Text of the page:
I laughed it off. “Oh, well… one of the things some of the pentecostal churches do here in Rochester around the holidays is, they put on free musicals as an outreach and invite the community. One Christmas we saw It’s a Wonderful Life and another year, How the Grinch Stole Christmas,” I tried to explain. As an aside to Mandy: “I think your dad already has plans to take you out-of-town.”

* * * * *                    * * * * *

Yesterday, I talked to friends of mine on the phone as I used to do on any given Sunday morning. “Which service are you going to?” I asked my friend Linda at 8:30.

“You need to go today,” she said. “The sermon is ABOUT YOU.” Of course I went. The topic was dysfunctional family relationships. I knew Mandy wanted to go to church, and I really thought her dad would love to hear the sermon, too. It was very, very funny and so, so true. It may not be in the Bible, but if you can laugh about something with an adversary, sometimes a solution comes easier. I am always willing to find a solution.

“What do you mean, Mandy’s sleeping?” I asked him at the hotel. “It’s 10:00 in the morning.” That’s his favorite excuse for not going to church: “oh, we weren’t awake at that hour.” I usually find out later that they had been playing video games until 5 a.m.–not just that night but for every night of the visit. On one visit, Mandy actually slept for two straight days.

I went back in but came out again, the sermon was so compelling. “It’s 10:30, come on! Ask Mandy if she wants to talk to Mommy.” He put her on the phone.

“Mandy, do you want to come to church today?” I asked her. “Yes,” she said. “Put your church clothes on as quickly as you can and call Mommy back, OK? Church starts at 11:30.” She said she would call me back. Her father called me back twenty minutes later to say that Mandy would not be ready for church. “That’s OK,” I told him, “you can get here at five minutes to noon and not miss ANY of the sermon!”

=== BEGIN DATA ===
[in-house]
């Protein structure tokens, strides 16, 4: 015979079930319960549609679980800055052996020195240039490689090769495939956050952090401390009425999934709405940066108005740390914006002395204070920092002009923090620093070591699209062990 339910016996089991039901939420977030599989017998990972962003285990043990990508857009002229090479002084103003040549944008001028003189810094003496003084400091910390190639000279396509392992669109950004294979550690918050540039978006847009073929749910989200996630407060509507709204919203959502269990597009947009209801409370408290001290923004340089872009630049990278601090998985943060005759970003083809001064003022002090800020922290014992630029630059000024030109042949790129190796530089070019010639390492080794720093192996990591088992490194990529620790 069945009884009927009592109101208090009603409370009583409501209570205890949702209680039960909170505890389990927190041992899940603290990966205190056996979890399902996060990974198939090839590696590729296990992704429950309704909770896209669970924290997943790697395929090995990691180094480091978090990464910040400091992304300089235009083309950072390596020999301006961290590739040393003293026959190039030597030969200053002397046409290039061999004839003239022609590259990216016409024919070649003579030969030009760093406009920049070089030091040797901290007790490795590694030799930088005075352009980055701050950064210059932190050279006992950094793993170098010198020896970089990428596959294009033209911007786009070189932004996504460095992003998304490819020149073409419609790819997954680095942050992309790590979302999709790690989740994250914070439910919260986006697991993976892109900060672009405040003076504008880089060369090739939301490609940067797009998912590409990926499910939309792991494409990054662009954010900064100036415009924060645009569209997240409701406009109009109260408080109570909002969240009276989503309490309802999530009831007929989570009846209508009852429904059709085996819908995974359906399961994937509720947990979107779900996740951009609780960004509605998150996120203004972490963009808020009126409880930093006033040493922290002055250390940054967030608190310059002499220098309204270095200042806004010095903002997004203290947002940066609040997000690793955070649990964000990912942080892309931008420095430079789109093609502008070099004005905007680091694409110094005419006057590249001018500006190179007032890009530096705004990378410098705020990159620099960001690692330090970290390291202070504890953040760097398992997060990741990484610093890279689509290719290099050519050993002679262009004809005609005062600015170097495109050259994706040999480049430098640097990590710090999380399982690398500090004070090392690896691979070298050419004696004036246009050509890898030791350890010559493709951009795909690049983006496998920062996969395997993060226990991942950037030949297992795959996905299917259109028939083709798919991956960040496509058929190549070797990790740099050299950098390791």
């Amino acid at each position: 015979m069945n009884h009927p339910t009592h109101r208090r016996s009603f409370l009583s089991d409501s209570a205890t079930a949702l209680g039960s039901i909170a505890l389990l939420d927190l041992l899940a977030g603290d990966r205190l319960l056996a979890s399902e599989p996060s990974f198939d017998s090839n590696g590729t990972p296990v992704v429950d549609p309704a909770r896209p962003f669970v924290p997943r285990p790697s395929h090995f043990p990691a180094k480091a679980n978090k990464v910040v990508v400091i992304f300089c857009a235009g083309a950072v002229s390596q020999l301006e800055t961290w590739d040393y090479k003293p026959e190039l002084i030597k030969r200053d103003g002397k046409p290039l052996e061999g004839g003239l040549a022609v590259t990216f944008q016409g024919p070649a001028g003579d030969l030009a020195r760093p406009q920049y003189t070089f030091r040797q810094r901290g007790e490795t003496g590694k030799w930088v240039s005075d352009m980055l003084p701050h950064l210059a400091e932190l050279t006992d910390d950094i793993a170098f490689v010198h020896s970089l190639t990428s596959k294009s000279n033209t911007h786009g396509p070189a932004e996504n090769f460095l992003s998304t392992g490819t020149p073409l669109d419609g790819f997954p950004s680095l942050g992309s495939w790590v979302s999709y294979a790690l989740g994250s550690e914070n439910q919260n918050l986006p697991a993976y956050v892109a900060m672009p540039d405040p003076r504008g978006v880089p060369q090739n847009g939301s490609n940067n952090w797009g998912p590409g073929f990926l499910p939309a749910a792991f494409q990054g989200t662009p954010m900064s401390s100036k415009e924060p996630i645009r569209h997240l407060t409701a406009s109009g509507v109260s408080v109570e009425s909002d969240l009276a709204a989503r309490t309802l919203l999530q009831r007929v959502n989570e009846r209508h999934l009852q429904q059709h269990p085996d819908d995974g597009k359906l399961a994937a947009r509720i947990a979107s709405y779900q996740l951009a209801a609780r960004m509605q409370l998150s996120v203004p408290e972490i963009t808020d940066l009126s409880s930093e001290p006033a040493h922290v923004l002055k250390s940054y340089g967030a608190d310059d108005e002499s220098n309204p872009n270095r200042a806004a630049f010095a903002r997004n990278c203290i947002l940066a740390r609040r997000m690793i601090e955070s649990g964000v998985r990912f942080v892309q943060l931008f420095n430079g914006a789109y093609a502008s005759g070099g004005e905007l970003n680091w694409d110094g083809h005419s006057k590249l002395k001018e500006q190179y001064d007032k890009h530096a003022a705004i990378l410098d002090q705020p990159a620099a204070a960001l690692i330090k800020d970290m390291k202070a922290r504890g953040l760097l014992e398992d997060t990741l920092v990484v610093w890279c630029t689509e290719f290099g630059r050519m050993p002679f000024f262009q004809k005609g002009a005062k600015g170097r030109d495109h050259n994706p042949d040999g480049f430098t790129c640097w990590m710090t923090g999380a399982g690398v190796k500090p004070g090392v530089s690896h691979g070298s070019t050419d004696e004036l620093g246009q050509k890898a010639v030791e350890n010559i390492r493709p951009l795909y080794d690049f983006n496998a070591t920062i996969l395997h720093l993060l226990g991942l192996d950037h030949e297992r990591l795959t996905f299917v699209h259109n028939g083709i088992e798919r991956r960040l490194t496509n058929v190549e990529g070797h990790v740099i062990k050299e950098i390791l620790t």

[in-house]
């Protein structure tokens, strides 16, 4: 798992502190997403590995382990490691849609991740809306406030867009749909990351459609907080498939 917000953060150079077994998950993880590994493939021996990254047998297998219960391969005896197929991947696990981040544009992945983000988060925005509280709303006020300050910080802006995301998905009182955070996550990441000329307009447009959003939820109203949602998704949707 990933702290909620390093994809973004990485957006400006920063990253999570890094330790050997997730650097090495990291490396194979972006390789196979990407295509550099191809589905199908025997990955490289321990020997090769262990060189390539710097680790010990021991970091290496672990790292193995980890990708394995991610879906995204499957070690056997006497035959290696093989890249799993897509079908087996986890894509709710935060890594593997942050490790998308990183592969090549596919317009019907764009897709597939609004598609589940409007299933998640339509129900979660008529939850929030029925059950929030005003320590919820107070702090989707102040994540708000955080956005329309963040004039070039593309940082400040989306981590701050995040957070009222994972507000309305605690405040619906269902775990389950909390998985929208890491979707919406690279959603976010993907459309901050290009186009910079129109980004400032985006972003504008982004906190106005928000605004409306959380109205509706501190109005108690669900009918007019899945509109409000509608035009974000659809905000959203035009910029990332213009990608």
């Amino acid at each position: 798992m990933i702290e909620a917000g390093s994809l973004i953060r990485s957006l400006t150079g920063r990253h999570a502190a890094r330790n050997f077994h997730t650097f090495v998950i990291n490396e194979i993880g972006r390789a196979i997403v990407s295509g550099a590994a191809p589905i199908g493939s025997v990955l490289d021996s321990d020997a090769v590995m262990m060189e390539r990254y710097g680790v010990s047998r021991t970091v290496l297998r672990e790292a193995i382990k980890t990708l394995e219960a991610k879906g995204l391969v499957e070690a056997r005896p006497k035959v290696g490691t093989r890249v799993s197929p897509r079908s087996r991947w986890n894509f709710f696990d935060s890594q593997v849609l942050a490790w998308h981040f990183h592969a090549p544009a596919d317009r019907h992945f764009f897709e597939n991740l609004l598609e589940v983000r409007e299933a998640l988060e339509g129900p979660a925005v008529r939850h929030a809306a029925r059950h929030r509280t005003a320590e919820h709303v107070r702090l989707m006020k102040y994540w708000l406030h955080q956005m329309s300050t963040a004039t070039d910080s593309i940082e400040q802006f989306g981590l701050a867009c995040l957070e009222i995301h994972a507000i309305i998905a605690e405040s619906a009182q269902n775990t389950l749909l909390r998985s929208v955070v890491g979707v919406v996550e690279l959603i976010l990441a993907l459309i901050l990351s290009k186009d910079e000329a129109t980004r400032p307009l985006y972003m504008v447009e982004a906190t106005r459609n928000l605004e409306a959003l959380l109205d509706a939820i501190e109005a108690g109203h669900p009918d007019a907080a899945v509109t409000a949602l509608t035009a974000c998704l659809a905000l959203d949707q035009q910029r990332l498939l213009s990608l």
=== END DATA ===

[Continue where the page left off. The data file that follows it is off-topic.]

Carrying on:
At that point he got really irate. “You’re not listening to me!” he kept yelling. Then when he calmed down, he said, “Mandy wanted to go swimming one more time in the hotel pool.”

Classic. He took his daughter swimming instead of to church. When I saw her afterward, she was wearing her church clothing and had blue circles under her puffy eyes. (She didn’t tell me about staying up until 5 a.m. every night playing video games until after I got her safely home.)

So, yes, folks, there ARE Mormon Atheists, but at least they know their church is true.


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One thought on “The Mormon Atheist

  1. Anne on said:

    I live in Canada, I’m a single mother. Looking for my ex husband Yalieski Pupo Garcia he just married a woman named Madelaine Yates. They are residing in the Rochester area and he’s a dead beat dad. They are avoiding court orders and this scum has never given a dime to his 7 year old. Any information on these two dead beats would be greatly appreciated. As they just had a lovely wedding in florida yet he doesn’t think he should pay for his flesh.